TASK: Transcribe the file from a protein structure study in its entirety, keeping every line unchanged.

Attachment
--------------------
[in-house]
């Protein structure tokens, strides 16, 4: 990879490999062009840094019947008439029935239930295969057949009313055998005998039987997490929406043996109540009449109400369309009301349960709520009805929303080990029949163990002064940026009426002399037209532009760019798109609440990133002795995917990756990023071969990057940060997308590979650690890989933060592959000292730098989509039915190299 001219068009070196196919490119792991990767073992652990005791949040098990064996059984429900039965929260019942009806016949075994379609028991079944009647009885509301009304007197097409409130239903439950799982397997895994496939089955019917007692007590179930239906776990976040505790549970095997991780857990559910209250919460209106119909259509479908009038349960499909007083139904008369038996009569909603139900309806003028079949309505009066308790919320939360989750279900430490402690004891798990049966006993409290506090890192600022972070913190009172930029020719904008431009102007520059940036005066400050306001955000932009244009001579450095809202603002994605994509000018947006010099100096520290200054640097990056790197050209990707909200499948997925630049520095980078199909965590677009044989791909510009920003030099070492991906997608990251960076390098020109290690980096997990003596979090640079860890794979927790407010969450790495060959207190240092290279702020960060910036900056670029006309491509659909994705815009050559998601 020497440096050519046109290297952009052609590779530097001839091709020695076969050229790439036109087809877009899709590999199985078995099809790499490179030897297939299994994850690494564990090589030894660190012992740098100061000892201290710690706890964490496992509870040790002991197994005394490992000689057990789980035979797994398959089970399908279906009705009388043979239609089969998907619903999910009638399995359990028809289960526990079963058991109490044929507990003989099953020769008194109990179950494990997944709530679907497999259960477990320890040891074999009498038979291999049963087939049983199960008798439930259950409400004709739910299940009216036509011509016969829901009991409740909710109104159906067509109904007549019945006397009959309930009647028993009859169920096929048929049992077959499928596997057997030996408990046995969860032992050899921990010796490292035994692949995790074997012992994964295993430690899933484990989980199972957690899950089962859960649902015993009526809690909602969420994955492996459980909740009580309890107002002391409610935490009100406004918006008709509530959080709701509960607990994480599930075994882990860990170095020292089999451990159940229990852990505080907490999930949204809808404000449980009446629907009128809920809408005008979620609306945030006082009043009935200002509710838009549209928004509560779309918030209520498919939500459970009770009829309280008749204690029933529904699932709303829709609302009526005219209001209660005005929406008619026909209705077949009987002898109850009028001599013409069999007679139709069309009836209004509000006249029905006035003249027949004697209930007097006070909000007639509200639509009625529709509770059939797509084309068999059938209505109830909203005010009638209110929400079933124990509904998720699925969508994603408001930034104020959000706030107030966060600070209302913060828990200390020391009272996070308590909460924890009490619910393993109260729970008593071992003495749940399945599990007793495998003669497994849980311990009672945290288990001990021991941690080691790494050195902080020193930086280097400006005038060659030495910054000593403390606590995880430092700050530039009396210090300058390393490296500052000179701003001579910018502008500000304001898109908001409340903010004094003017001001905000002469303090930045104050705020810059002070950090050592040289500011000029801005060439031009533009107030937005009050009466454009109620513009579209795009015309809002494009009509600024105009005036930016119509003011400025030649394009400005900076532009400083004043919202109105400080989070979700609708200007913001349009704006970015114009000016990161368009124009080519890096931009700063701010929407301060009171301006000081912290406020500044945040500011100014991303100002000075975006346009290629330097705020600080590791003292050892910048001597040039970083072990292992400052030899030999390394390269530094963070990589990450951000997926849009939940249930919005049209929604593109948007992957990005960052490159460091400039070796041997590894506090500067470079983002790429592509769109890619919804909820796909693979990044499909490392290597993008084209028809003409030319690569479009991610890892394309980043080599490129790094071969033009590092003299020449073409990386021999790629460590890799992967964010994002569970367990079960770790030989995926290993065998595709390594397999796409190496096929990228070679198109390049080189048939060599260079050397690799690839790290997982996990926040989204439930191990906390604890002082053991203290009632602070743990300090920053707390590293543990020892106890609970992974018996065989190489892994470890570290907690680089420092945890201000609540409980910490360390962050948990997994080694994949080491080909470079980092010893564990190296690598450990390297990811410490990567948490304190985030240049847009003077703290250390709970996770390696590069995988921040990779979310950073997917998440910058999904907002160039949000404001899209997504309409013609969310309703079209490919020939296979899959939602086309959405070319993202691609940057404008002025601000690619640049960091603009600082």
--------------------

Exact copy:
[in-house]
């Protein structure tokens, strides 16, 4: 990879490999062009840094019947008439029935239930295969057949009313055998005998039987997490929406043996109540009449109400369309009301349960709520009805929303080990029949163990002064940026009426002399037209532009760019798109609440990133002795995917990756990023071969990057940060997308590979650690890989933060592959000292730098989509039915190299 001219068009070196196919490119792991990767073992652990005791949040098990064996059984429900039965929260019942009806016949075994379609028991079944009647009885509301009304007197097409409130239903439950799982397997895994496939089955019917007692007590179930239906776990976040505790549970095997991780857990559910209250919460209106119909259509479908009038349960499909007083139904008369038996009569909603139900309806003028079949309505009066308790919320939360989750279900430490402690004891798990049966006993409290506090890192600022972070913190009172930029020719904008431009102007520059940036005066400050306001955000932009244009001579450095809202603002994605994509000018947006010099100096520290200054640097990056790197050209990707909200499948997925630049520095980078199909965590677009044989791909510009920003030099070492991906997608990251960076390098020109290690980096997990003596979090640079860890794979927790407010969450790495060959207190240092290279702020960060910036900056670029006309491509659909994705815009050559998601 020497440096050519046109290297952009052609590779530097001839091709020695076969050229790439036109087809877009899709590999199985078995099809790499490179030897297939299994994850690494564990090589030894660190012992740098100061000892201290710690706890964490496992509870040790002991197994005394490992000689057990789980035979797994398959089970399908279906009705009388043979239609089969998907619903999910009638399995359990028809289960526990079963058991109490044929507990003989099953020769008194109990179950494990997944709530679907497999259960477990320890040891074999009498038979291999049963087939049983199960008798439930259950409400004709739910299940009216036509011509016969829901009991409740909710109104159906067509109904007549019945006397009959309930009647028993009859169920096929048929049992077959499928596997057997030996408990046995969860032992050899921990010796490292035994692949995790074997012992994964295993430690899933484990989980199972957690899950089962859960649902015993009526809690909602969420994955492996459980909740009580309890107002002391409610935490009100406004918006008709509530959080709701509960607990994480599930075994882990860990170095020292089999451990159940229990852990505080907490999930949204809808404000449980009446629907009128809920809408005008979620609306945030006082009043009935200002509710838009549209928004509560779309918030209520498919939500459970009770009829309280008749204690029933529904699932709303829709609302009526005219209001209660005005929406008619026909209705077949009987002898109850009028001599013409069999007679139709069309009836209004509000006249029905006035003249027949004697209930007097006070909000007639509200639509009625529709509770059939797509084309068999059938209505109830909203005010009638209110929400079933124990509904998720699925969508994603408001930034104020959000706030107030966060600070209302913060828990200390020391009272996070308590909460924890009490619910393993109260729970008593071992003495749940399945599990007793495998003669497994849980311990009672945290288990001990021991941690080691790494050195902080020193930086280097400006005038060659030495910054000593403390606590995880430092700050530039009396210090300058390393490296500052000179701003001579910018502008500000304001898109908001409340903010004094003017001001905000002469303090930045104050705020810059002070950090050592040289500011000029801005060439031009533009107030937005009050009466454009109620513009579209795009015309809002494009009509600024105009005036930016119509003011400025030649394009400005900076532009400083004043919202109105400080989070979700609708200007913001349009704006970015114009000016990161368009124009080519890096931009700063701010929407301060009171301006000081912290406020500044945040500011100014991303100002000075975006346009290629330097705020600080590791003292050892910048001597040039970083072990292992400052030899030999390394390269530094963070990589990450951000997926849009939940249930919005049209929604593109948007992957990005960052490159460091400039070796041997590894506090500067470079983002790429592509769109890619919804909820796909693979990044499909490392290597993008084209028809003409030319690569479009991610890892394309980043080599490129790094071969033009590092003299020449073409990386021999790629460590890799992967964010994002569970367990079960770790030989995926290993065998595709390594397999796409190496096929990228070679198109390049080189048939060599260079050397690799690839790290997982996990926040989204439930191990906390604890002082053991203290009632602070743990300090920053707390590293543990020892106890609970992974018996065989190489892994470890570290907690680089420092945890201000609540409980910490360390962050948990997994080694994949080491080909470079980092010893564990190296690598450990390297990811410490990567948490304190985030240049847009003077703290250390709970996770390696590069995988921040990779979310950073997917998440910058999904907002160039949000404001899209997504309409013609969310309703079209490919020939296979899959939602086309959405070319993202691609940057404008002025601000690619640049960091603009600082």